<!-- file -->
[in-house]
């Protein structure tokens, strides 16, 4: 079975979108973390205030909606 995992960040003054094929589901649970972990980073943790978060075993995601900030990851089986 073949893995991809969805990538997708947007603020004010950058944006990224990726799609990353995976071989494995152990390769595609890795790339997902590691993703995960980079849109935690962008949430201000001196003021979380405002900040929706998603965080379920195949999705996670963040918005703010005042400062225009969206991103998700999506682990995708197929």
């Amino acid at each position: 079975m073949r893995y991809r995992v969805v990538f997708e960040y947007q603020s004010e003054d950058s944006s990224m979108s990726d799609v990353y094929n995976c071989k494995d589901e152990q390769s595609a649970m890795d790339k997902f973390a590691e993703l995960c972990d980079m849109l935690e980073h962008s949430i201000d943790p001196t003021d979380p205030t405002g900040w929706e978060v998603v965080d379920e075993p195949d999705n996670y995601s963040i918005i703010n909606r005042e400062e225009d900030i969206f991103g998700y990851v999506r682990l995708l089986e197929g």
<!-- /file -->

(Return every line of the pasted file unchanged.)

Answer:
[in-house]
């Protein structure tokens, strides 16, 4: 079975979108973390205030909606 995992960040003054094929589901649970972990980073943790978060075993995601900030990851089986 073949893995991809969805990538997708947007603020004010950058944006990224990726799609990353995976071989494995152990390769595609890795790339997902590691993703995960980079849109935690962008949430201000001196003021979380405002900040929706998603965080379920195949999705996670963040918005703010005042400062225009969206991103998700999506682990995708197929």
């Amino acid at each position: 079975m073949r893995y991809r995992v969805v990538f997708e960040y947007q603020s004010e003054d950058s944006s990224m979108s990726d799609v990353y094929n995976c071989k494995d589901e152990q390769s595609a649970m890795d790339k997902f973390a590691e993703l995960c972990d980079m849109l935690e980073h962008s949430i201000d943790p001196t003021d979380p205030t405002g900040w929706e978060v998603v965080d379920e075993p195949d999705n996670y995601s963040i918005i703010n909606r005042e400062e225009d900030i969206f991103g998700y990851v999506r682990l995708l089986e197929g």